Handy tips on vegetable gardening in containers

Published on Sunday, 23 February 2014 00:10 - Written by Chad Gulley Extension Agent

Do you want to grow vegetables in your garden but, you find that space is insufficient?

Container gardening may be an option for you. Growing vegetables in containers in a window sill, patio, or a balcony may provide enough space for a productive mini-garden. Container gardening is also a good way to introduce children to vegetable gardening.

Crop selection is an important consideration for any garden both traditional or container. Most any vegetable can be grown in containers. Vegetables like tomatoes, peppers, eggplant, green onions, beans, lettuce, squash, radishes and parsley are examples of suitable vegetables for container gardening. Variety selection is important.

When planting vegetables weather can be a factor in the success of the variety you choose. Planting guides are available to aid in getting the variety planted at the appropriate time to achieve good yields. Freezing weather can cause damage to several vegetable varieties. One advantage with container gardens is if freezing weather is predicted, one can move the containers indoors during these conditions.

Selection of the growing media is another important decision in growing container vegetables. The growing media must drain well yet hold water for the plant to take it up. The media must also have nutrients and be able to physically support the desired plant species. There are soil mixes available or you may mix your own.

Proper watering is essential for a successful container garden. If we water too much the plant may begin to show disease symptoms or even die. If we water too little the plants will be weakened and shrivel. Check the soil regularly and water as needed. If we are receiving adequate rainfall, this may be all the water needed for a period of time.

Almost any type of container can be used for growing vegetables. Some use bushel baskets, drums, gallon cans, tubs, or wooden boxes. The size of the container will vary according to the crop selected and available space. Small pots 6 inches to 10 inches are suitable in size for green onions, parsley or herbs. For vegetables such as tomatoes, peppers, and eggplant, 5 gallon containers work well. Select containers that fit your situation. Containers must also drain adequately for successful yields. Some even add about 1 inch of course gravel to the bottom of the container to aid in drainage.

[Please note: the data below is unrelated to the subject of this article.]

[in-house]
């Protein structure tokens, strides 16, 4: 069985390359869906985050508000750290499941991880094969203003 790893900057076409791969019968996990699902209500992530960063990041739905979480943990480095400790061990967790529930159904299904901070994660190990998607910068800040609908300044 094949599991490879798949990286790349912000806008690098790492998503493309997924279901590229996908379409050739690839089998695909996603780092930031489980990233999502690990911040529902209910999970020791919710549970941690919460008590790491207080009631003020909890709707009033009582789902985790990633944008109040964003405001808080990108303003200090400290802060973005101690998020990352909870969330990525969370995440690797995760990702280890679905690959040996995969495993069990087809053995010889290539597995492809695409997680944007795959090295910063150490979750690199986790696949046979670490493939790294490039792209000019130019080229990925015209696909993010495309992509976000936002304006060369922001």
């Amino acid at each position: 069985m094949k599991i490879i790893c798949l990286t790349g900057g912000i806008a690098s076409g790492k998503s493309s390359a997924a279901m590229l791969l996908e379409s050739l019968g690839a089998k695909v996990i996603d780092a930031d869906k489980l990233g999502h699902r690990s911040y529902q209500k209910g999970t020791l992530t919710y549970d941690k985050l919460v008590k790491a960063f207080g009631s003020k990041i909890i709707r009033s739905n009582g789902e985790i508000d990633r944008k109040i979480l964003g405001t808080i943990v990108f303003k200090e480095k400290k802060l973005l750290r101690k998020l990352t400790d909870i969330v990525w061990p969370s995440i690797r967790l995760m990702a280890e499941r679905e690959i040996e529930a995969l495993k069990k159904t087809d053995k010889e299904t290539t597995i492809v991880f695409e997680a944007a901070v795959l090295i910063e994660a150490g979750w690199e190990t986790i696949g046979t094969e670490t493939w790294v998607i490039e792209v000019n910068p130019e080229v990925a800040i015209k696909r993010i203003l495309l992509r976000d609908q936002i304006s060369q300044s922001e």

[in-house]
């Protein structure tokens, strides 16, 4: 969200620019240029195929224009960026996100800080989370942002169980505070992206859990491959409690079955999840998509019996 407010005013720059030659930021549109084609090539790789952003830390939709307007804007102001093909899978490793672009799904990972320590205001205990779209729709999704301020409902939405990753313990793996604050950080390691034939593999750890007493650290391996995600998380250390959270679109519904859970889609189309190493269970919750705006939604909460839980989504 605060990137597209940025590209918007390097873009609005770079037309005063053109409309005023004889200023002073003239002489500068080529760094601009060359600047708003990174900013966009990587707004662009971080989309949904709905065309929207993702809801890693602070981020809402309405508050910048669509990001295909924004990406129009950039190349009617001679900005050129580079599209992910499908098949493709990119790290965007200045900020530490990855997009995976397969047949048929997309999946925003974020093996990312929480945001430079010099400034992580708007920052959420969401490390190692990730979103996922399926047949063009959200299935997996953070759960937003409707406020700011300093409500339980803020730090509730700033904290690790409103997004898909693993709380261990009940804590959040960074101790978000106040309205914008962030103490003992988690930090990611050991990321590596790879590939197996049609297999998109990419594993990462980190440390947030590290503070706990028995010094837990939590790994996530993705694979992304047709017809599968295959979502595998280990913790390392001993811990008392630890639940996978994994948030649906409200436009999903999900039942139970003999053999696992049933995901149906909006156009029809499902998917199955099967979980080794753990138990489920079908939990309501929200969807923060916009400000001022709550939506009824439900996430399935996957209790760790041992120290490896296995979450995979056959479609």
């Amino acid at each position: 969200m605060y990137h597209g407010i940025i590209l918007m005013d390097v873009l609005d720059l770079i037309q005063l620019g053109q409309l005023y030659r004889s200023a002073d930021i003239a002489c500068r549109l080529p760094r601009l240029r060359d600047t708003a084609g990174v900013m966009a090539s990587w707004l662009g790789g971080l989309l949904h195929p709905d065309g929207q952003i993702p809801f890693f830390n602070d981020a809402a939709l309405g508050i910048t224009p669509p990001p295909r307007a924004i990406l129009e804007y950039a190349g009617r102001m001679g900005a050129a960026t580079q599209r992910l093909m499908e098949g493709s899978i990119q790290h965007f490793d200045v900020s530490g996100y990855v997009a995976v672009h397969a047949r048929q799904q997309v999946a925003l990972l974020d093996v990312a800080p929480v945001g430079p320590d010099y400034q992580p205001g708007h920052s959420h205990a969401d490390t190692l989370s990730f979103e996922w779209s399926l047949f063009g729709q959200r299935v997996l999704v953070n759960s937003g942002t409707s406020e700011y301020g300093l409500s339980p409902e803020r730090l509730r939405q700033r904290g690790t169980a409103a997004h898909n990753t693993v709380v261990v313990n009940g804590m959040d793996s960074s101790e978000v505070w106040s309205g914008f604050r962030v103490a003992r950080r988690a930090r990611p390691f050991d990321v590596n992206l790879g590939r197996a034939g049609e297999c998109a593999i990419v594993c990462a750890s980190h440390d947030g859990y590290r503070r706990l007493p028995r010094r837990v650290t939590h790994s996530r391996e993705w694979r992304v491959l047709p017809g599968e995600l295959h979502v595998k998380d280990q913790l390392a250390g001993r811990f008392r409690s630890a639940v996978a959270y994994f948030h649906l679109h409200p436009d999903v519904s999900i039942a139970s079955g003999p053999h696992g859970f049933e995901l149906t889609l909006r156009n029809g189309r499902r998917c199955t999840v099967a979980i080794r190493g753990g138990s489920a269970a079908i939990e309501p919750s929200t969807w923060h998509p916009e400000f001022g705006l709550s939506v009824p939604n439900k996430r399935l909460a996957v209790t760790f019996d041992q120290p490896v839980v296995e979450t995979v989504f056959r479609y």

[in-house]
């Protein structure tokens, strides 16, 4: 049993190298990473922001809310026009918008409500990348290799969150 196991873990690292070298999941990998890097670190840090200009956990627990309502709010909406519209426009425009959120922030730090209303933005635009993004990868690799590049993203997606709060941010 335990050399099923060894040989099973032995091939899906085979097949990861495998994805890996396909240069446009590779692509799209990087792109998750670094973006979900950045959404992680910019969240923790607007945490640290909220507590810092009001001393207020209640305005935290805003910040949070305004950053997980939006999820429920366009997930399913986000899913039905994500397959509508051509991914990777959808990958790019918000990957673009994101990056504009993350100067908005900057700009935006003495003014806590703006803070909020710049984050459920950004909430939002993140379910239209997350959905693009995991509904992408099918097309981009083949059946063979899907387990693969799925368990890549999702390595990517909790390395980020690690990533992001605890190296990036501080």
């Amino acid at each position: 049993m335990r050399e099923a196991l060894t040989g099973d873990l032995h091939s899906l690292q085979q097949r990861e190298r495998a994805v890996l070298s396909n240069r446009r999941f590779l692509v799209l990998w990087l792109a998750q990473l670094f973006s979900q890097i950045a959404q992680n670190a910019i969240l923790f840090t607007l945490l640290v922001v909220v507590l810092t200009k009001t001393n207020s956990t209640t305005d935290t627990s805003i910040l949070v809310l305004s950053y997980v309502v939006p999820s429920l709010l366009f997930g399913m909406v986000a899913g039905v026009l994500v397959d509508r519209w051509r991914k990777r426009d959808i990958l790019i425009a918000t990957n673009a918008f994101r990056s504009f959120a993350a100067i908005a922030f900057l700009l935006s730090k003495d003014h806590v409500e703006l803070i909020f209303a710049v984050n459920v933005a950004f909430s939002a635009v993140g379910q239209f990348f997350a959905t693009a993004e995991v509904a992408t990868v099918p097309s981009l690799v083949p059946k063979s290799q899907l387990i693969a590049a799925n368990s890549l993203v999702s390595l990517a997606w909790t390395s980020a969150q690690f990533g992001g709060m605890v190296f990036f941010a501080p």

Fertilization of the vegetable crop is important. Plants need adequate nutrients to produce well. Some incorporate the fertilizer material into the soil media as it is mixed together. Others use slow release fertilizers. Water soluble fertilizers are also available. Some prepare a nutrient solution pouring the solution over the soil mix.

Nearly all vegetable plants need full sunlight to grow and produce adequate yields. Leafy vegetables can tolerate more shady areas. Fruit- bearing vegetables need the most sun of all. One advantage of container gardening is the container can be moved or placed in the most appropriate place to obtain adequate lighting.

Monitor the plants for disease and insects. With time and care, we can enjoy the fruits of our labors. Harvest these vegetables at the peak of maturity. For taller plants such as tomatoes, cucumbers, or beans, caging the plant allows for support as the plant grows upright and puts on fruit.

At the end of the growing season, discard the plant and the soil from the pot. The container can be reused but it may be necessary to sterilize the container to keep plant diseases at a minimum. It is recommended to replace the soil each year in a container garden as well. Properly composted planting media can be reused.

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